Copyright American Library Association, used with permission.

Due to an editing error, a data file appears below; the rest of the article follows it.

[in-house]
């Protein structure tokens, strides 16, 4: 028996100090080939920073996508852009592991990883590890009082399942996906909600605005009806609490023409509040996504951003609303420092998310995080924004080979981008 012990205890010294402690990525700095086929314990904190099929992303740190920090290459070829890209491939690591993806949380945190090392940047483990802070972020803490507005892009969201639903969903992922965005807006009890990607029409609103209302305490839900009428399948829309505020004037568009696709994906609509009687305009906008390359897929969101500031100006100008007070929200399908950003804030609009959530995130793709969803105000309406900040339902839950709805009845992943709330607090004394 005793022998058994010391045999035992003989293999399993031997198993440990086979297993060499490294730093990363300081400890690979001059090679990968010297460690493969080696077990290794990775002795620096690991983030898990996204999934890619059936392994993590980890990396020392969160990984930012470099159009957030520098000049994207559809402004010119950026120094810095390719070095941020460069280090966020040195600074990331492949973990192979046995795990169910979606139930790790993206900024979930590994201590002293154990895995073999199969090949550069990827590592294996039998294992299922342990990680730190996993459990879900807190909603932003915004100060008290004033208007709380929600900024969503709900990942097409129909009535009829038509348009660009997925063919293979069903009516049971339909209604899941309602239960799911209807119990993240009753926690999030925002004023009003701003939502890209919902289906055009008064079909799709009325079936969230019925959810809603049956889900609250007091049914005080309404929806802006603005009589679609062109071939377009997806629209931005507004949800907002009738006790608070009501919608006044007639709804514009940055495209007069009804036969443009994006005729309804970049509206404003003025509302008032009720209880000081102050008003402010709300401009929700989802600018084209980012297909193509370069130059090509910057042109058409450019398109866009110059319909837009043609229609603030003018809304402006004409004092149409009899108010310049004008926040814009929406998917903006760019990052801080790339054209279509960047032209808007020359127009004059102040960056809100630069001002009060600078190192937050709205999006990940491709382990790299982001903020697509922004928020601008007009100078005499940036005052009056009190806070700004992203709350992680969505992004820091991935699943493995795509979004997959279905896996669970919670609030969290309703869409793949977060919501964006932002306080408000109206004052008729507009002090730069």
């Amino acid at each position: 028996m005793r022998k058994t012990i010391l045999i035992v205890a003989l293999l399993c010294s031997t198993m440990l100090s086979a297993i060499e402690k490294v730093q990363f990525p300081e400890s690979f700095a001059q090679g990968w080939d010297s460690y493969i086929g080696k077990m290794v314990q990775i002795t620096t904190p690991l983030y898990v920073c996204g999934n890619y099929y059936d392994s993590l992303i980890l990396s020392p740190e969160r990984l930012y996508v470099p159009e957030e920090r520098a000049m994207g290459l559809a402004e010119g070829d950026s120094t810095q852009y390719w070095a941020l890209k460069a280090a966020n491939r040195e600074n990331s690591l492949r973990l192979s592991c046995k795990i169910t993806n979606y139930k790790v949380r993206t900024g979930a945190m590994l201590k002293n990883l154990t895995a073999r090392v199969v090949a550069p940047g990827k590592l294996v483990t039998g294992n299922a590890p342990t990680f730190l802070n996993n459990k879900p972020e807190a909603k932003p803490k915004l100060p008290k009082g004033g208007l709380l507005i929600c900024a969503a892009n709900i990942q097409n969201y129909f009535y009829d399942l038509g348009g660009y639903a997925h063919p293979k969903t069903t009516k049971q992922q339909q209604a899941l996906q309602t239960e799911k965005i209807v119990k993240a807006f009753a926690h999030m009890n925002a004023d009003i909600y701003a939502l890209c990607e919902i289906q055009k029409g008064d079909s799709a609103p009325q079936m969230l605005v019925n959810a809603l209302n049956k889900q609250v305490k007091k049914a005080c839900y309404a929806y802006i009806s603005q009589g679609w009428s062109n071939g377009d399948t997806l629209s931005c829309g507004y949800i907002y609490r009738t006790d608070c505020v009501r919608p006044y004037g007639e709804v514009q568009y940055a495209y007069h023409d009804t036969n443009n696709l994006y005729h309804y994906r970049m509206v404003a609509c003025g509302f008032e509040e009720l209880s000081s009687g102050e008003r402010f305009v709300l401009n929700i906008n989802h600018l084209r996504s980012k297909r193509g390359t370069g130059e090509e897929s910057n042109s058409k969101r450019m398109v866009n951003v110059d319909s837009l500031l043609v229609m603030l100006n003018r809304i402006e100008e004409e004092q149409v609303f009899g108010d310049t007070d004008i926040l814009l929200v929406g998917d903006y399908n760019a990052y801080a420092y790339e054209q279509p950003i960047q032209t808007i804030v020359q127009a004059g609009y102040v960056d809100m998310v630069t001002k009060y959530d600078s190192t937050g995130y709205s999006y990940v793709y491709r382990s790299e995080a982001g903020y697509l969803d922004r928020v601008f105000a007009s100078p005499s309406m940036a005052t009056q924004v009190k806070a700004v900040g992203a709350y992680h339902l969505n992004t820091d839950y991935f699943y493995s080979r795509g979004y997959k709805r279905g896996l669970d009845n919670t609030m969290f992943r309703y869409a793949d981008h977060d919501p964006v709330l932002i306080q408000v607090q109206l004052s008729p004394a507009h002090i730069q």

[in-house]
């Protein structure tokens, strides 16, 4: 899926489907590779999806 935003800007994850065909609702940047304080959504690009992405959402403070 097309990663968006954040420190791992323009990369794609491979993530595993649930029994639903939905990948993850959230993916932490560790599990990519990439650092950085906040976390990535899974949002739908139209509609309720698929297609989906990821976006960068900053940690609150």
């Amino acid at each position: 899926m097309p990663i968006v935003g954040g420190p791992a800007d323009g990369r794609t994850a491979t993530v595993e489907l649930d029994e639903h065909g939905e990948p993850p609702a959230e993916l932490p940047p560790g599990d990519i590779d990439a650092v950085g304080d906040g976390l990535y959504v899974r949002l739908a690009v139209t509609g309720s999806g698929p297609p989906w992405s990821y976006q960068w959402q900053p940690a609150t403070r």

The need for reading "beyond the hyphen" in contemporary literature informs Ty's study of Asian American narratives within transnational and diasporic cultures. In this examination of the "1.5 generation," Ty (English and film studies, Wilfrid Laurier Univ.) looks at novels by Filipino authors Brian Roley and Han Ong, Asian sex workers in novels by Lydia Kwa and Nora Okja Keller; disability in Asian Canadian plays by Betty Quan and Suril Kuruvilla, and techniques of feminist subversion in work by Nina Aquino, Nadine Villasin, and Deepa Mehta. She argues that identity has become "unfastened" from claims of racial status or national origin and must be negotiated as a performance within global culture. While remaining mindful of the "inequitable circumstances brought about by globalization," the author demonstrates how Asian American characters employ a "critical globality" by resisting and challenging their circumstances through sometimes playful, sometimes transgressive "tactics" of "using and reinscribing available meaning." Though Ty neglects to mention precursors within Asian American literature--the work of Diana Chang, Sui Sin Far, and Onoto Watanna--a reading of 21st-century narratives within a global/diasporic framework is much needed, and this book makes an important start. Summing Up: Recommended. Upper-division undergraduates through faculty. C. Roh-Spaulding Drake University